REV. ROGER KARBAN
Our modern Christian sexual morals are often based more on Greek philosophy than on Biblical principles. Though almost every Sacred Author wrote against the background of a Semitic world and Semitic morality, within 150 years of Jesus' death and resurrection, His followers started to filter Scripture through a Greek world and Greek morality.
Once Christianity spread beyond the Holy Land and became part of the entire Mediterranean world, it lost or ignored much of its Jewish core, the core on which Jesus and His first disciples focused their faith. Eventually, the Jewish carpenter's followers abandoned His unique Jewish outlook and adopted a Greek outlook.
Greek philosophers not only divided persons into bodies and souls, but also presumed what involved the soul was good; and what involved the body, bad. Sex was, at best, suspect; at worst, condemned. Though marriage was permitted because of the need to procreate, most regarded the practice as a license to engage in evil acts. People were encouraged to avoid sexual urges and actions, since such concentration on the body diverted them from the higher pursuits of the soul.
Thankfully, we find none of this reasoning in Sunday's second reading (1 Cor 6:13-15, 17-20). In spite of extensive liturgical editing, we can still make out Paul's basic argument against casual sex. Following the theology of Genesis 2, Paul believes intercourse creates one person from the two persons who engage in it.
That's why he reminds his community, "Every other sin a person commits is outside the body, but the immoral person sins against his own body" -- because he or she has become one body with the other person with whom they're sexually joined.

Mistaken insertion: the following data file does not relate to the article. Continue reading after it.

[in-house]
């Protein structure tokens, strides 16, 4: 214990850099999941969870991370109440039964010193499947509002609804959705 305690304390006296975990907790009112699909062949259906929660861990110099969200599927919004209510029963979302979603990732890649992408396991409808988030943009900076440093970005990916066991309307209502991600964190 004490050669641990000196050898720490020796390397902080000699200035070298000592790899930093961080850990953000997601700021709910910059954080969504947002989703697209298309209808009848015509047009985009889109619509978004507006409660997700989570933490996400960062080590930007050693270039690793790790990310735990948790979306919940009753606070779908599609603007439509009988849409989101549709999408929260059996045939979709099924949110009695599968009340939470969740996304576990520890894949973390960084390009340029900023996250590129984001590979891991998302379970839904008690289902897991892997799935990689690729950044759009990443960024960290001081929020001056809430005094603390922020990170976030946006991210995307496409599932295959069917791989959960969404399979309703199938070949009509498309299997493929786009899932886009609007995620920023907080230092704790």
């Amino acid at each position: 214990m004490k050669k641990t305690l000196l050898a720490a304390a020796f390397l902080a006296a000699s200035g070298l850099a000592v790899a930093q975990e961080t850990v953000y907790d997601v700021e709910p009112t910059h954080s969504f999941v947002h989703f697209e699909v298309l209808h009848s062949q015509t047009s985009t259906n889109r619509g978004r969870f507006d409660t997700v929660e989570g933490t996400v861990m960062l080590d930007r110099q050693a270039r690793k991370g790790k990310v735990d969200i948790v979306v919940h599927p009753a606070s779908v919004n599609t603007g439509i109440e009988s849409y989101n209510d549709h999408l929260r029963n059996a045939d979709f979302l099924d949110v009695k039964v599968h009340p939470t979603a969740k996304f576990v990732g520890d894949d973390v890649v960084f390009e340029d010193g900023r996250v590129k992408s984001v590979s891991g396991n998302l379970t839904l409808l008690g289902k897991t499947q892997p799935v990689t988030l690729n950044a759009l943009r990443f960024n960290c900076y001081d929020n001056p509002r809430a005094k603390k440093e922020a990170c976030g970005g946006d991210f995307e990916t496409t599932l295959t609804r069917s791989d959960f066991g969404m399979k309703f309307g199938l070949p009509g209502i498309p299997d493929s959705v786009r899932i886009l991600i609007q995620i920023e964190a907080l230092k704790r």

There's no separation of body and soul here; no conflict between the material and the immaterial. There's simply a belief that sexual intercourse without commitment is a lie. It's immoral to be physically one with someone with whom we refuse, at the same time, to be psychologically and emotionally one. God didn't create intercourse to be used for casual sex.
Yet, Paul doesn't stop there. Because he believes that our faith has already made us one with Jesus, he sees another moral implication in such free and easy sexual encounters. How can we make Jesus one with a prostitute?
"You must know," he writes, "that your body is a temple of the Holy Spirit.... You are not your own." Paul's now far beyond Genesis 2. Jesus' death and resurrection forces him to look at every act of intercourse from a totally new, unifying perspective.
Having left many of these early Jewish-Christian principles behind in our rush to embrace Greek philosophy, we could be like young Samuel at Shiloh (1 Sam 3:3-10, 19). Just as Samuel "was not familiar with Yahweh, because Yahweh had not revealed anything to him as yet," in the same way many of us are not familiar with God revealing God's self to us in our everyday actions. Thinking God speaks to us only through "things of the soul," we often miss the Lord's voice in the ordinary events of our lives.
Eli knows the proper response for all God's followers: "Speak, Lord, for your servant is listening." Only those willing to carry out the Lord's wishes will be able to hear God calling -- even in the middle of the night.
This Jewish, creation-grounded theology also seems to be behind Jesus' famous question in the Gospel (Jn 1: 35-42). By having Jesus simply, but demandingly, ask John's disciples, "What are you looking for?" John the Evangelist is warning his readers: "Unless you're looking, you'll never find Jesus. Unless you're curious, you'll miss God in your midst."
Of course, the Lord expects us to be courageous enough to ask the next question, "Where do you stay?" and then be willing to follow up on His generous invitation to "Come and see." John is in line with all our Biblical authors. They remind us that our lives, as God's followers, revolve around seeking, finding and responding to God's continual calls.
Nothing in our God-created lives can be outside God's concern and revelation. To think and act otherwise is to be at odds with the ancient, scriptural theology on which Jesus based His own spirituality.